The hackers also accessed credit card numbers for more than 200,000 people and “documents with personal identifying information” for about 182,000 people.
According to Equifax, criminals exploited a “website application vulnerability” to gain access to files. The company said that the unauthorized access continued from mid-May through July.
“The company has found no evidence of unauthorized activity on Equifax's core consumer or commercial credit reporting databases,” Equifax said in a news release.
“This is clearly a disappointing event for our company, and one that strikes at the heart of who we are and what we do. I apologize to consumers and our business customers for the concern and frustration this causes,” Equifax Chairman and CEO Richard F. Smith said. “We pride ourselves on being a leader in managing and protecting data, and we are conducting a thorough review of our overall security operations. We also are focused on consumer protection and have developed a comprehensive portfolio of services to support all U.S. consumers, regardless of whether they were impacted by this incident.”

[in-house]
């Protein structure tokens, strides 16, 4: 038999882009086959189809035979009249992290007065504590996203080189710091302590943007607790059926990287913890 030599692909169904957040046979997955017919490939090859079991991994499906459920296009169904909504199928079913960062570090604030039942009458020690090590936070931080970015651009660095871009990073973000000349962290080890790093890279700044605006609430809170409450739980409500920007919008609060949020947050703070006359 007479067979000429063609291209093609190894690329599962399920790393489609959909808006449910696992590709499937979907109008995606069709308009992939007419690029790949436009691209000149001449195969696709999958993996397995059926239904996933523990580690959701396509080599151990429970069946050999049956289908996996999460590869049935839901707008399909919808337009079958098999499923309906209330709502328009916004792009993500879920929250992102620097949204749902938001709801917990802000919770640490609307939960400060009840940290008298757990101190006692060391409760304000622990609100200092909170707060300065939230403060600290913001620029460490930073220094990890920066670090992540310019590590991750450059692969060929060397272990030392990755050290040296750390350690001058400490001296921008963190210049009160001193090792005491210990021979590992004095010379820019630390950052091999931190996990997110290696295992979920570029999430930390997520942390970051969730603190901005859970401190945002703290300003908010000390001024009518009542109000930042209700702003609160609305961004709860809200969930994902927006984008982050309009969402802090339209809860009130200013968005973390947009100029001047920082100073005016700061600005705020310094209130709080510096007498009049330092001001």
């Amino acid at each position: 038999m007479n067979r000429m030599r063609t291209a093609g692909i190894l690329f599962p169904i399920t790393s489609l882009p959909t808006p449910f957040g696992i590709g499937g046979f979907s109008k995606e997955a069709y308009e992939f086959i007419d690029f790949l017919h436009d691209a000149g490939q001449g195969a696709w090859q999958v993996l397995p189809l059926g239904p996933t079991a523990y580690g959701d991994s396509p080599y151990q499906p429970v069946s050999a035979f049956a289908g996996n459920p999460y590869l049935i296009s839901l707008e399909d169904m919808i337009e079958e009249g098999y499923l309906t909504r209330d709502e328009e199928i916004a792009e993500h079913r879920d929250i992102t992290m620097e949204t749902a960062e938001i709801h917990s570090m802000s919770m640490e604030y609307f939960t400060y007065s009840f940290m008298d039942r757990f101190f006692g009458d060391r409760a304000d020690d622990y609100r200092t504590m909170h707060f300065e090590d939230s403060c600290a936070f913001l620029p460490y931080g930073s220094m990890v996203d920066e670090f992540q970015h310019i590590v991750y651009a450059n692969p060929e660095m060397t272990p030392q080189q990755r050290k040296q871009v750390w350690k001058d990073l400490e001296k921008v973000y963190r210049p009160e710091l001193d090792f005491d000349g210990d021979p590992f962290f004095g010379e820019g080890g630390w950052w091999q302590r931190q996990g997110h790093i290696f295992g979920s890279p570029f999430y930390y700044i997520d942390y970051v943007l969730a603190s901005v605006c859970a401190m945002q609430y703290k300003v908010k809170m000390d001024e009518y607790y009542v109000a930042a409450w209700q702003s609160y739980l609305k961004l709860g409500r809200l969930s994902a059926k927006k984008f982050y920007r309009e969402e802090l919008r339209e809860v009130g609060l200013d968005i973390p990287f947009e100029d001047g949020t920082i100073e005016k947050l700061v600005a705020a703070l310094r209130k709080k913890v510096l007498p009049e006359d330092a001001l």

The company has established a website, www.equifaxsecurity2017.com
, to help consumers determine if their information has been impacted and to sign up for credit-file monitoring and identity-theft protection.
Could new credit score model become the norm?
Credit-reporting company Equifax announced Thursday that it had suffered a “cybersecurity incident” that could impact as many as 143 million US consumers. Criminal hackers apparently accessed names, Social Security numbers, birth dates, addresses, and, in some instances, driver’s licenses.